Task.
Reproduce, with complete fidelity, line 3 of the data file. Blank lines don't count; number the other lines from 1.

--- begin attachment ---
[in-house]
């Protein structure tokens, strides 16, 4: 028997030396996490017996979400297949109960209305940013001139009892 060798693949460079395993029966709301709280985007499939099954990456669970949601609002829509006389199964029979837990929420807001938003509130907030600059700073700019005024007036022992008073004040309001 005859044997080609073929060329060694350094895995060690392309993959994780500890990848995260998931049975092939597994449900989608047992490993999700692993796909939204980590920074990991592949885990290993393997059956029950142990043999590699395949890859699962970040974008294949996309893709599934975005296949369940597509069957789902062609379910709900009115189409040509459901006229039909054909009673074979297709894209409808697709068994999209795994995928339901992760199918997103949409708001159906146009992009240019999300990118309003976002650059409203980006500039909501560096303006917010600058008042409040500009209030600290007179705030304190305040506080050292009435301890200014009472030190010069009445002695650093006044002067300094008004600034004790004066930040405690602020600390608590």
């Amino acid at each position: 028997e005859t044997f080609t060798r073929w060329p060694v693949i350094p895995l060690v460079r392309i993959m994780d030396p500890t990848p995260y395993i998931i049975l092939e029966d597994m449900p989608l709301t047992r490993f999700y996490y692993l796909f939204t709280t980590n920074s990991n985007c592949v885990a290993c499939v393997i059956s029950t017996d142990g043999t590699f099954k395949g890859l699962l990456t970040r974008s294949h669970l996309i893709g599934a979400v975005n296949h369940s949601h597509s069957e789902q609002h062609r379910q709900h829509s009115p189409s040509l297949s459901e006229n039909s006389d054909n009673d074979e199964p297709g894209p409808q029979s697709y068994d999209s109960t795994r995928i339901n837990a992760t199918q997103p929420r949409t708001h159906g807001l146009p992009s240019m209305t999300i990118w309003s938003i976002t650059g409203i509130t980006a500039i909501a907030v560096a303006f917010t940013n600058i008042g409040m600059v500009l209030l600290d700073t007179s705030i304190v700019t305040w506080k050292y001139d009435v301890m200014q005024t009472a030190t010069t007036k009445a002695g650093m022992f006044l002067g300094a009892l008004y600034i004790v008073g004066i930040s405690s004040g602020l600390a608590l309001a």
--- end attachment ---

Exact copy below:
């Amino acid at each position: 028997e005859t044997f080609t060798r073929w060329p060694v693949i350094p895995l060690v460079r392309i993959m994780d030396p500890t990848p995260y395993i998931i049975l092939e029966d597994m449900p989608l709301t047992r490993f999700y996490y692993l796909f939204t709280t980590n920074s990991n985007c592949v885990a290993c499939v393997i059956s029950t017996d142990g043999t590699f099954k395949g890859l699962l990456t970040r974008s294949h669970l996309i893709g599934a979400v975005n296949h369940s949601h597509s069957e789902q609002h062609r379910q709900h829509s009115p189409s040509l297949s459901e006229n039909s006389d054909n009673d074979e199964p297709g894209p409808q029979s697709y068994d999209s109960t795994r995928i339901n837990a992760t199918q997103p929420r949409t708001h159906g807001l146009p992009s240019m209305t999300i990118w309003s938003i976002t650059g409203i509130t980006a500039i909501a907030v560096a303006f917010t940013n600058i008042g409040m600059v500009l209030l600290d700073t007179s705030i304190v700019t305040w506080k050292y001139d009435v301890m200014q005024t009472a030190t010069t007036k009445a002695g650093m022992f006044l002067g300094a009892l008004y600034i004790v008073g004066i930040s405690s004040g602020l600390a608590l309001a």